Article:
Rumoured to have begun with a virus inserted into a popular social media network, WLD sparked off a series of controversies and protest marches. While the writer / journalist / lawyer type people were severely agitated and demanded a cure, teenagers began marching in streets with slogans that declared ‘Brevity is the new slang’ or ‘We don’t need big words, we ain’t a bunch of nerds.’ Apparently, the power to rhyme was untouched by the disorder.

Eventually, WLD claimed almost everyone as its wordless victims. The internet is now bursting with a new language that contains abbreviations which are easier to retain than the shades and nuances of the beastly English language. I still have occasional urges to write a full-length article instead of a tweet, or an entire paragraph instead of a quote for Instagram. But they told me this was only natural, and even established writers all over the globe have already started to adapt to short forms.

I am now trying to memorize the new slang before I lose all my words, lest I end up flailing my arms and making mute sounds while trying to communicate with another human. I can almost picture my English professor weeping in his grave at the victory of… ah, I had the word right here – it begins with a ‘col’, and I’m pretty sure there’s a ‘q’ in there – colloquialism, yes that’s it – at the victory of colloquialism.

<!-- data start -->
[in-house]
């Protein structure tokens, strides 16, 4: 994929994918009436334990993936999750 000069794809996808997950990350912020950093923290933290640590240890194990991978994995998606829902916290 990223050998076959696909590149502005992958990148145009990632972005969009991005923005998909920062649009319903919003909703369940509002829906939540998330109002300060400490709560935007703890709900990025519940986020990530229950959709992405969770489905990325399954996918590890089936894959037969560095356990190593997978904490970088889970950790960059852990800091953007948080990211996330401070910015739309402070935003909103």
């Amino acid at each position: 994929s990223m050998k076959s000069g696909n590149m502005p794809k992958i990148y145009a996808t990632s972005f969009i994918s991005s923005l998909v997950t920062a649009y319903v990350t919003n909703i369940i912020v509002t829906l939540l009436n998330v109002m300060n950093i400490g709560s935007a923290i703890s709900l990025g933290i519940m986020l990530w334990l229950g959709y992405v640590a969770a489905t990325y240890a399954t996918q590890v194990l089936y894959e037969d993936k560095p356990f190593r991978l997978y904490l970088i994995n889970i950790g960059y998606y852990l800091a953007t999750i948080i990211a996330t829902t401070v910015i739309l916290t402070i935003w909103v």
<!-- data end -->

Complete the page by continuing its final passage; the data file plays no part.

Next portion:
A rant about rants and other things

Here’s the funny thing about rants. No one wants to hear them, much less read them on blogs. Rants rarely make sense. They exist purely for our own satisfaction. We rant because we would much rather direct our wrath and scorn at some poor unsuspecting bloke than the ones who caused it. The good thing is, the title of this post makes it clear that this is a rant, so feel free to ignore it. I won’t be mad, I promise.

I have a dash in my bank balance, followed by a three-digit number. That dash represents negative balance. I’ll do the drum roll myself, thanks. The last three months of unemployment have thickened my skin, shriveled my balls (figuratively speaking) and sharpened my pride. But I’m not running for the hills, not yet.

I wrote a short fiction piece and sent it to a few magazines for publication. I am looking forward to being rejected, not because I am a pessimist, but because I know it is not great writing, and I know I can do better.